Retention metrics to measure:
- Churn rate
- Email open rate
- Login frequency
- Retention rate
Referral describes any instance where the user recommends the product to other people.
Referral can be measured with metrics like how often a user promotes a product on their own social media or if they have utilized product referral programs. Rewarding referrals can look different depending on the business, whether it be through in-app cash or specialized discounts. Referrals are a critical area for growth, as product recommendations between users can be seen as more trustworthy than from the brand itself.
Referral metrics to measure:
- Net promoter score
- Purchase rate of referred customers
- Referral rate
- Viral cycle time
Revenue encompasses moments where the user takes a money-making action. What that action is, exactly, can vary widely from product to product. It could mean going from hosting free events to paid events on Eventbrite; for Netflix, it could mean continuing a subscription past the free trial stage.
The revenue metric is measured in currency, unsurprisingly — though McClure also recommends comparing it with minimum viable revenue, and the revenue level at which the company would break even.
Revenue metrics to measure:
- Customer lifetime value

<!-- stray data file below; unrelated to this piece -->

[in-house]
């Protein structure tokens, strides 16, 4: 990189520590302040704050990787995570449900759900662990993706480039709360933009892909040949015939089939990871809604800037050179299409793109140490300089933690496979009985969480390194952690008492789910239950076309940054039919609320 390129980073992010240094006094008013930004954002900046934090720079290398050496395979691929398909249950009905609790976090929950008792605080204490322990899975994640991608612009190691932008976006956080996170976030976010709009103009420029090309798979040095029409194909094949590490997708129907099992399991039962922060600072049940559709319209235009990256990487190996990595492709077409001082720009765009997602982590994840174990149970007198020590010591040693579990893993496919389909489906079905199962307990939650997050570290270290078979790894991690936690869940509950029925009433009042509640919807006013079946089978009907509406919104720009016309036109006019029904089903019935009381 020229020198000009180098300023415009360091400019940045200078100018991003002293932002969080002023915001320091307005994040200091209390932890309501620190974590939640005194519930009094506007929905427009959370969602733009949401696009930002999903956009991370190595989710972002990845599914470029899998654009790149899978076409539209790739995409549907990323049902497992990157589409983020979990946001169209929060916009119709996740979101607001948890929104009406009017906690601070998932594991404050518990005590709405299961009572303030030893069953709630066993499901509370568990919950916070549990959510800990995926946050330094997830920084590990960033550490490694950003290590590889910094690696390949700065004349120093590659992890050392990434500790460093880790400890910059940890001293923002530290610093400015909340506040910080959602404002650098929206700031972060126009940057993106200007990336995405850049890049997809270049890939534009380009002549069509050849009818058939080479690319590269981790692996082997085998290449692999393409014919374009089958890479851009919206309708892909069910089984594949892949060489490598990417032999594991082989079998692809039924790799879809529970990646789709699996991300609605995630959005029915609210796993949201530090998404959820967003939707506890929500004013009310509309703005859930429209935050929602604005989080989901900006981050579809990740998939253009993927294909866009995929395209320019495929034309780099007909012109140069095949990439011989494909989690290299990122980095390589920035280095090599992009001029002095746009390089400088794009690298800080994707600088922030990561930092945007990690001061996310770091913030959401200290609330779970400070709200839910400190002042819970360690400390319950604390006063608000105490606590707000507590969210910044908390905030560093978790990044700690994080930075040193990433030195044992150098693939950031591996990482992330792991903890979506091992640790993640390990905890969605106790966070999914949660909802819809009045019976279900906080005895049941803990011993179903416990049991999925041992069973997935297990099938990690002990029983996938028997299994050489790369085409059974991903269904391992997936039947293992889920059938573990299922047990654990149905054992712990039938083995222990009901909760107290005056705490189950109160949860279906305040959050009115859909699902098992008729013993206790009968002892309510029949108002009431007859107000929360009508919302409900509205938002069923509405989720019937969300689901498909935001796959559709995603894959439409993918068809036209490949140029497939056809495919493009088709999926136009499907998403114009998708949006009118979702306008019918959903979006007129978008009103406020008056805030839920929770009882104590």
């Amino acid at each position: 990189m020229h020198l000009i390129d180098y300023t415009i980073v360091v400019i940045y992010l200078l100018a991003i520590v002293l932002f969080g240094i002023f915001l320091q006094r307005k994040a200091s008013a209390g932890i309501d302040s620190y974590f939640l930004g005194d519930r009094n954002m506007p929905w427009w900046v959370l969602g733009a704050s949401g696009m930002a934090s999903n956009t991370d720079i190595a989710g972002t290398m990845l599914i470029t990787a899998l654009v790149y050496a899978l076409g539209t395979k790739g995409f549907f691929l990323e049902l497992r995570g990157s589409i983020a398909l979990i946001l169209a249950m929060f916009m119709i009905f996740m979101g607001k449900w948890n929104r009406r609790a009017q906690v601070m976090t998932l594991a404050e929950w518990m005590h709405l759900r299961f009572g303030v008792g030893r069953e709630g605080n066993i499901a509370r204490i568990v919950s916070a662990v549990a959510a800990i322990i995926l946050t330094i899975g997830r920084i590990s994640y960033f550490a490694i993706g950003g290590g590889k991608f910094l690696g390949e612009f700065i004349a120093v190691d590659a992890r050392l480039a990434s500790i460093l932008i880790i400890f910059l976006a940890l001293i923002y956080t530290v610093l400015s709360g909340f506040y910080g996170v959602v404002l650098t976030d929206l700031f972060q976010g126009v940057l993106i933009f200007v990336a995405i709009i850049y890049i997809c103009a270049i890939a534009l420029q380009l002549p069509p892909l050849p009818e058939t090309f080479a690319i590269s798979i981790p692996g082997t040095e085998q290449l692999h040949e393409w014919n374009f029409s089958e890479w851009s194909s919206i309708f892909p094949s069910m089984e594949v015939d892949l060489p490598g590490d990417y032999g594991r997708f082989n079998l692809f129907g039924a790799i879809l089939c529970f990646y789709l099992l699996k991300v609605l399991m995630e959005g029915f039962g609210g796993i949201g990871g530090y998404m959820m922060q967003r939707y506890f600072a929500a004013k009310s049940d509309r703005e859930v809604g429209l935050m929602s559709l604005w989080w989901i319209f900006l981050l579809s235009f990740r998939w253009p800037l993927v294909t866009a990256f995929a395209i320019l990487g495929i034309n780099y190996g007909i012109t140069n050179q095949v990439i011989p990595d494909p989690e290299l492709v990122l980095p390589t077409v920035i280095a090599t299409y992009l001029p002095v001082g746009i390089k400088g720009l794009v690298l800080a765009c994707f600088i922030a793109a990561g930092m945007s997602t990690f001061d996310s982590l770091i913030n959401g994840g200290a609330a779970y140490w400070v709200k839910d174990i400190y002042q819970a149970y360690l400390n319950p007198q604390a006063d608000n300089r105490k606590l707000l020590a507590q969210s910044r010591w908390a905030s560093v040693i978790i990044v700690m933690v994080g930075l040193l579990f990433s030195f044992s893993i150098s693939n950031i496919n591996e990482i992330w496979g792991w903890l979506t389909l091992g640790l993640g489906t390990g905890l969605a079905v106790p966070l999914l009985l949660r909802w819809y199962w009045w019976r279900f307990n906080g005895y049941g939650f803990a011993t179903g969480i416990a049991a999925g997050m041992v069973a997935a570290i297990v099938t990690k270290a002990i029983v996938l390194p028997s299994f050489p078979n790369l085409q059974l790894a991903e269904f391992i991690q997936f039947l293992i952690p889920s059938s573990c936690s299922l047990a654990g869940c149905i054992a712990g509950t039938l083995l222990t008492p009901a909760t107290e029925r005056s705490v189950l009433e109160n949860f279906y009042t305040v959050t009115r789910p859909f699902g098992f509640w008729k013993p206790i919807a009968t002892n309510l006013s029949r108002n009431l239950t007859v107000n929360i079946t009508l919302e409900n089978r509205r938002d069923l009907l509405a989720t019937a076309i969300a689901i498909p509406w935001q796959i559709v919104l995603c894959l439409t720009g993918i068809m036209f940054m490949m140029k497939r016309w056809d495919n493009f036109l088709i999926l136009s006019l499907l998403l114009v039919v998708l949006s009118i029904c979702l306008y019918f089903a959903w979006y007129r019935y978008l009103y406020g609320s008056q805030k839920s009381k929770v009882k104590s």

- Expansion revenue
- Monthly recurring revenue
- Revenue churn
The Significance of AARRR
Pirates and hackers have a similar rogue energy, and many consider AARRR a growth hacking framework, but McClure’s talk actually predated any mainstream tech discussions about growth hacking. The term wasn’t coined until 2010. McClure gave his talk the same year Facebook created the tech industry’s first internal growth team. No one knew if it would work.
Spoiler: It did. By the end of 2022, the growth team had gotten Facebook to almost 3 billion monthly active users. Many other companies have followed Facebook’s lead; today growth teams are tech industry standard. “Growth hacking,” not so much. It became a ubiquitous buzzword, then petered out of use.
For some, McClure’s “startup metric” terminology has even fallen away. “I think the term ‘startup’ is becoming a misnomer,” Winter said. He sees the pirate metrics as broadly applicable for tech companies — especially for SaaS companies striving for product-led growth.
Regardless of how it’s labeled, AARRR metrics are still widely used in the tech world — they’re just no longer strictly McClure’s. Since AARRR’s origin, other tech leaders have adapted and modernized the initial framework to continue fitting dynamic growth needs.